In the last year or so, both have had a bike lane striped off going each way. These are marked off on the right hand side and are shared with bikes and parked cars. The square mile is also sliced on the diagonal with the Duck Creek Linear Park and its trail, plus the Owens Trail branching off to the north under the power lines, Glenville Trail heading west through the trails snaking around Huffines Park – my neighborhood is not lacking for bicycle infrastructure (love the Googlemap green lines for bicycle routes – though they don’t have the one’s on my streets).

The city is expanding this program, and another road near me, Grove, has had the same treatment for at least two miles of its transit through the city.

These improvements have been very popular. Not so much for the bicycle infrastructure they provide – but for their “calming” effect on traffic. These roads were wide enough to allow passing before – which only encouraged excessive speed, and a lot of folks were confused over which lane to drive in. Now the roads are narrowed to a reasonable width and seem to be the better for it.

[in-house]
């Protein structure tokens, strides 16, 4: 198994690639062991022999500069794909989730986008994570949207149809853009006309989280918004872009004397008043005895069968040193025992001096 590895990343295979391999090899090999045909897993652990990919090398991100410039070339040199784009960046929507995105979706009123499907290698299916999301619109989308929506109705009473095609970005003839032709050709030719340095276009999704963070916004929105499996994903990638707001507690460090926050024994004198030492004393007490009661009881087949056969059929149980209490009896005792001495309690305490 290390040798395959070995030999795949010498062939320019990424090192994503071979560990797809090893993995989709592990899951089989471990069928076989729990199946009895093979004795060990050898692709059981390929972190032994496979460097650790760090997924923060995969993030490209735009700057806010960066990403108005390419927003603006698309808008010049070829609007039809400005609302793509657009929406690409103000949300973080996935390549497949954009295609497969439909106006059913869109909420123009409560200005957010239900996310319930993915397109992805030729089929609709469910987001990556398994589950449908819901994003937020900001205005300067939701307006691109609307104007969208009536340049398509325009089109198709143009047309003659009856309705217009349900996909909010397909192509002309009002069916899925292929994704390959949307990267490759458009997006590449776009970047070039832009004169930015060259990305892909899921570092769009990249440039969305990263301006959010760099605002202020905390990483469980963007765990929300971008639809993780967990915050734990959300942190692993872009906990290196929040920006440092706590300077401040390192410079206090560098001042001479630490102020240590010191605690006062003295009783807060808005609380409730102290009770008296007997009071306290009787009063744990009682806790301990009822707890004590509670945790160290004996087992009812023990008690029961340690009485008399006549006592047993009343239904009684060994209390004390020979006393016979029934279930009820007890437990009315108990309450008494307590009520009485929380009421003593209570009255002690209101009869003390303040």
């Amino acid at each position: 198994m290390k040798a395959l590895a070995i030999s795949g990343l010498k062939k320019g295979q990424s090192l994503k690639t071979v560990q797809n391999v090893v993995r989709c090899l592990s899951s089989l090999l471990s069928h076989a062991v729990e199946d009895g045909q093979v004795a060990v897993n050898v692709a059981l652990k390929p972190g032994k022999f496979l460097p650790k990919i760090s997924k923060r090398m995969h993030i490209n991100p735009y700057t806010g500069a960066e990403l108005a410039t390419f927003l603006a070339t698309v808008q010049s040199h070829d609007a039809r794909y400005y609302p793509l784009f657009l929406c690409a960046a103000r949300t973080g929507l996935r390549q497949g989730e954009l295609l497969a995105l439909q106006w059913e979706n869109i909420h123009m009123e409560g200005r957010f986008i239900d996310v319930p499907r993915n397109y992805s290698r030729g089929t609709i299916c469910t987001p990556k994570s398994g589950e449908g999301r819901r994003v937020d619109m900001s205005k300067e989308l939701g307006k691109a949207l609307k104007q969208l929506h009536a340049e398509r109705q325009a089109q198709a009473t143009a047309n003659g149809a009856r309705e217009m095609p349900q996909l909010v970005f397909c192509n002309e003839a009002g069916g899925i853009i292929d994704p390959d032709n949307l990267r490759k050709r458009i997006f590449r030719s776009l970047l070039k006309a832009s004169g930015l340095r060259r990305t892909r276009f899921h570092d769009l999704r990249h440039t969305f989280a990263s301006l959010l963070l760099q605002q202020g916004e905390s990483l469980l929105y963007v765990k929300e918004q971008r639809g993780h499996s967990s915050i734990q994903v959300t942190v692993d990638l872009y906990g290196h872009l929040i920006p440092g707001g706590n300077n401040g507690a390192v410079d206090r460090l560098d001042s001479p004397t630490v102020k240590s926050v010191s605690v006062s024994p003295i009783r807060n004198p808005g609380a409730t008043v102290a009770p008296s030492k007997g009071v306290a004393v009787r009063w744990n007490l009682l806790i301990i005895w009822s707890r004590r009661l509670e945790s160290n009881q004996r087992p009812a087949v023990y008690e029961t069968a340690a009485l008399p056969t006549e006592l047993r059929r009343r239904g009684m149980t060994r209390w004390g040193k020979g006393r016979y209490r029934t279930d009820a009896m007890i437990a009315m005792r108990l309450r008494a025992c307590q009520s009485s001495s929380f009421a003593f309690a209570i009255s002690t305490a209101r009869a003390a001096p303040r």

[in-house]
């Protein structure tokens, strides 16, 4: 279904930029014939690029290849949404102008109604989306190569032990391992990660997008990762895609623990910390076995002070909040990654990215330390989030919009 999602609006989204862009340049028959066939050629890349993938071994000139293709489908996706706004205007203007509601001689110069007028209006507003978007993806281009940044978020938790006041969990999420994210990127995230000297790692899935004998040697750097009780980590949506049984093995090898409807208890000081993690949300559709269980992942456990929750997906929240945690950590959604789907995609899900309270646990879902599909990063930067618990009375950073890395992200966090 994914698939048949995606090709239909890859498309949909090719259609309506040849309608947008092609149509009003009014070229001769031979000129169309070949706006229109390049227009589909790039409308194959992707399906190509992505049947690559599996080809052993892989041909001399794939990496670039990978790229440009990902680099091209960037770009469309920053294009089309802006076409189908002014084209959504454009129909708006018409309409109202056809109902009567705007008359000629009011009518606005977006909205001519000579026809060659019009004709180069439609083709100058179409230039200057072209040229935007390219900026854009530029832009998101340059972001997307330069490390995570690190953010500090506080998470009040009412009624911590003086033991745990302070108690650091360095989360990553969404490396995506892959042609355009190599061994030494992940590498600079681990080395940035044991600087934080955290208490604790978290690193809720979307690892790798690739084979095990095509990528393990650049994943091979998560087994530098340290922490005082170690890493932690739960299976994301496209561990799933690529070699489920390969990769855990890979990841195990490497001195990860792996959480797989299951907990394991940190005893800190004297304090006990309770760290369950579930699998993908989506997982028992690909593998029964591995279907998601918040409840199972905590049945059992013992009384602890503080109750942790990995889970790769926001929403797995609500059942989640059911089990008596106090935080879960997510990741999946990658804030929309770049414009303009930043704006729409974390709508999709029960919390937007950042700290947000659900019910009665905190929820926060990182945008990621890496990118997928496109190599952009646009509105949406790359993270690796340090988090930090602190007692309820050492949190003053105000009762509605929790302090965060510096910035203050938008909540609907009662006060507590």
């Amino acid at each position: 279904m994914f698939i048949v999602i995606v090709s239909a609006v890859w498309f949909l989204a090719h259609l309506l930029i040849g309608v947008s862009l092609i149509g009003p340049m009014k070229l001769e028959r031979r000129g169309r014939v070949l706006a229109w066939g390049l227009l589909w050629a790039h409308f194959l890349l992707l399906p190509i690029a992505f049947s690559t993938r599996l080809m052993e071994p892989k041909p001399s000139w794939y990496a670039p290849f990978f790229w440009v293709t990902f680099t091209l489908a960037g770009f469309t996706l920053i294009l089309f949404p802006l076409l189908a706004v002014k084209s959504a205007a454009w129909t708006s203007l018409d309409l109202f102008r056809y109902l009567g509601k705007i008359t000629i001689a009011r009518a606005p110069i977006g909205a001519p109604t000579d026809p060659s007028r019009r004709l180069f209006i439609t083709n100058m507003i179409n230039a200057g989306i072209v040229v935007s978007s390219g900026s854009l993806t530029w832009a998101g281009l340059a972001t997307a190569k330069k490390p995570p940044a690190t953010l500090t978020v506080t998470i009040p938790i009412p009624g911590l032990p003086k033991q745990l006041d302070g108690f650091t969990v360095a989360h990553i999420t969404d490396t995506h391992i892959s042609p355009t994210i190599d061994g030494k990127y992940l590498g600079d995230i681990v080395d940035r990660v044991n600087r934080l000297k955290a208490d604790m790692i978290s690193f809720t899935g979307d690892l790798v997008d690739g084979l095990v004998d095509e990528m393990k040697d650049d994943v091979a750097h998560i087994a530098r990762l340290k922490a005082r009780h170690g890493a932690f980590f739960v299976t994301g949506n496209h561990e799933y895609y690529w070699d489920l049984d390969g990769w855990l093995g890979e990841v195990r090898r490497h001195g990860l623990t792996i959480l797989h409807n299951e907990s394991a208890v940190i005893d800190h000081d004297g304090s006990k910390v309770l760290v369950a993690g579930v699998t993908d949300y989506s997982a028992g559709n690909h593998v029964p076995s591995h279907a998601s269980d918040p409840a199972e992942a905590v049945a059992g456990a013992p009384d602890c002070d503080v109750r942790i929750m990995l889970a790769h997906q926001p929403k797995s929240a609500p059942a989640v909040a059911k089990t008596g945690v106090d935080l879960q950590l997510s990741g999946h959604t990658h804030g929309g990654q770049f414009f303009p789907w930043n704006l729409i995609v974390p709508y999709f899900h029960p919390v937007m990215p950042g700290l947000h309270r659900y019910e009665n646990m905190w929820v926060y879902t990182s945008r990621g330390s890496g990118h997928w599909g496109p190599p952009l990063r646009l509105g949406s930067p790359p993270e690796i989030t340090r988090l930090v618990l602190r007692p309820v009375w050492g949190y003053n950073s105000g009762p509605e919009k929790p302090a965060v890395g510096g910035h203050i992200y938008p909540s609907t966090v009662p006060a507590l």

Recently the city improved the bike lanes in my neighborhood by adding a narrow “buffer zone” that restricts traffic a tad more and gives a bit of confidence to the bike riders.

Bike lane on Yale, near my house.

I’ve been experimenting with these lanes a bit over the last few weeks and have come up with a few opinions and observations.

The lanes themselves are great. Sometimes, sharing the lane with parked cars can be a problem – wide vehicles like lawn-mowing company trailers can force you too far to the left, and there’s always the fear of someone opening a car door in front of you. The drivers do respect the lanes, though. The lanes would be tough for a high speed rider on a hot road bike – but a slow tourist or commuter has no problem in the middle of the blocks.